North Wales Police & Crime Commissioner Confident ‘Body Worn Video Will Help Save Lives’
The introduction of body worn cameras for officers across north Wales will help save lives in domestic violence cases, according to a police boss.
Investing £163,000 to buy extra kits was one of the first acts of North Wales Police and Crime Commissioner (PCC) Arfon Jones after he was elected last May.
Reflecting on his first year in office, Mr Jones said the purchase of the kits was his proudest achievement since he took over the role as PCC and fulfilled one of the pledges in his election manifesto
Body worn video can capture evidence of crimes as they happen as well as filming the aftermath of an offence.
Over the past year an additional 301 devices and 50 docking stations have been deployed in north Wales – making the force the first in Wales to give the crime-fighting technology to all its police officers and community support officers while on the front line duty, including members of the specialist firearms and rural crime teams.
The force now has nearly 500 of the devices and using them is now obligatory.
On average North Wales Police now gathers 150 individual clips of footage every day. Around 30 of those clips are stored because of their potential value as evidence while the rest are deleted.
In serious cases it’s possible the clips will be stored for up to 100 years.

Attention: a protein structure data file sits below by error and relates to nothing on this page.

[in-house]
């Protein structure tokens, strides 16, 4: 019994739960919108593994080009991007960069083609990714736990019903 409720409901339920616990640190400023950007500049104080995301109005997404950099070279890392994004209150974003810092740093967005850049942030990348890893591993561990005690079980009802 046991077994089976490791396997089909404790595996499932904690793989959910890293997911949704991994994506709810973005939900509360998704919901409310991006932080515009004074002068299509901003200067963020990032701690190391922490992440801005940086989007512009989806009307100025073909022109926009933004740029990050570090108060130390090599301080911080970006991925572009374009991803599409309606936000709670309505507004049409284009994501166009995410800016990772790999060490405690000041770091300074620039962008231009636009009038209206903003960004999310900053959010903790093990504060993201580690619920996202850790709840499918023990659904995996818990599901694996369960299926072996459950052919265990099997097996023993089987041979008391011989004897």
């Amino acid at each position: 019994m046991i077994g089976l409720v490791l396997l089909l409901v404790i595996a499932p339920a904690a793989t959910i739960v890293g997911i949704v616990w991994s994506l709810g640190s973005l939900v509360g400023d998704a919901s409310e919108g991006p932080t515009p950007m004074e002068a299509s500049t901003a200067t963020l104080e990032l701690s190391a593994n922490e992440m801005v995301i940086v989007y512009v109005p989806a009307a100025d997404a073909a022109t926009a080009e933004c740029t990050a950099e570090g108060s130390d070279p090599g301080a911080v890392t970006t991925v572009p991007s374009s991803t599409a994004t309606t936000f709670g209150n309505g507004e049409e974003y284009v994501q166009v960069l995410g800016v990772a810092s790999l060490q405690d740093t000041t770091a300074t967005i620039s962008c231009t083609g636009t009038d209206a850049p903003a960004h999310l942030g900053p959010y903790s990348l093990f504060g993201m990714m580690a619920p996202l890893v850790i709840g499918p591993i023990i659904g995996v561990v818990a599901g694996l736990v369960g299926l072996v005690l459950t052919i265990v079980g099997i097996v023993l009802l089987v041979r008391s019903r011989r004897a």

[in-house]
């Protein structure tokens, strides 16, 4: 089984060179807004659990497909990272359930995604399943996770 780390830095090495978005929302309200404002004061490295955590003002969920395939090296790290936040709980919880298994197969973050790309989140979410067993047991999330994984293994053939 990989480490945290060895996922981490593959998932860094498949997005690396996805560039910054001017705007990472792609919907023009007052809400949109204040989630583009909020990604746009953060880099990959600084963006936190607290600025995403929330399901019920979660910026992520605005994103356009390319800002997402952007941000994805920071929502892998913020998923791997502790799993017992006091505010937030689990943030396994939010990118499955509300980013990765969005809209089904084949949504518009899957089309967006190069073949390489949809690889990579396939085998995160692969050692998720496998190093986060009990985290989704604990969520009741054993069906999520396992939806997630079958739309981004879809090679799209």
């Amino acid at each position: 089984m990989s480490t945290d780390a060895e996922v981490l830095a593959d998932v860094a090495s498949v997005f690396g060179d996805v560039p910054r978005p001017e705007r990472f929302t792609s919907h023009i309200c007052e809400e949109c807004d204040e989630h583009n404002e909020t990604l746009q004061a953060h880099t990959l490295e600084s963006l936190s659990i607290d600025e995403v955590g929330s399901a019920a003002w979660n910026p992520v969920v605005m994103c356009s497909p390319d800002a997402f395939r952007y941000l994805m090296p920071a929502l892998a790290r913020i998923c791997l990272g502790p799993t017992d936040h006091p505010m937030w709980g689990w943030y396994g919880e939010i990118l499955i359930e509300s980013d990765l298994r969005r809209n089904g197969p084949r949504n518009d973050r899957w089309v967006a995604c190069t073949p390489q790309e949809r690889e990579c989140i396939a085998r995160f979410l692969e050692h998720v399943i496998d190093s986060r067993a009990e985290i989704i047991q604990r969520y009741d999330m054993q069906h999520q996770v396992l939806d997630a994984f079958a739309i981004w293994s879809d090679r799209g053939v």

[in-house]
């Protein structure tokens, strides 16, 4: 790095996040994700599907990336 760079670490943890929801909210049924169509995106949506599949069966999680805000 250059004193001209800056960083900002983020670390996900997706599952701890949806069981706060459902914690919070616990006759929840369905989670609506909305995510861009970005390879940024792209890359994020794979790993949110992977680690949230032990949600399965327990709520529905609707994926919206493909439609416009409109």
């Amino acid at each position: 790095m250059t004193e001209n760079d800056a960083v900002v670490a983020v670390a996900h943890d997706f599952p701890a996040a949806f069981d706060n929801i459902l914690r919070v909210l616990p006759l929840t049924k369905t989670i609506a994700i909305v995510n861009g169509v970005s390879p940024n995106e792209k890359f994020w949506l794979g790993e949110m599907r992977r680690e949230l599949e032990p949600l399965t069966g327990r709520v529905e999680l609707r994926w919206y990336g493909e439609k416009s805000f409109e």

One area where the high-tech equipment has already proved particularly useful is after incidents of domestic violence where evidence of any injuries and damage can be gathered along with the behaviour and demeanour of the aggressor and the victim
Mr Jones, a former police inspector, said: “My proudest achievement since taking office was investing in the body worn videos and getting them out to all frontline officers.
“The feedback I’ve been getting from the police and the Crown Prosecution Service is that the technology is achieving results, and we are getting better and more evidence to prosecute offenders.
“I constantly read there are decent sentences now for domestic abuse which is better than what it’s been in the past so everybody within the criminal justice system is working together to improve outcomes for survivors of domestic abuse.
“I’ve made it such a big priority because it’s a serious offence. If a survivor is stuck there in a house with an abusive partner with no real means of escape until they make that decision, it harms their health over the years.
“It also harms the health of their children, their extended family and they deserve the best that we can offer.
“The importance of tackling this issue is underlined by the fact that two partners of in domestic relationships are killed in England and Wales every week, so that means that over a 100 are killed in England and Wales in a 12 month period which is totally unacceptable. It’s also preventable, if we get the right services in place to stop it.”
He added: “Body worn video will help save lives. I have no doubt at all about it, because survivors of domestic abuse are very reluctant to give evidence against their partners because the repercussions are sort of, the coercion and control that they hold over them.
“If we can get evidence independent of that to prosecute, it makes life a lot easier for the survivors, and if the offenders go to prison it gives the survivors and opportunity to rebuild their lives and move on without fear of being stalked or harassed by partners or ex partners.”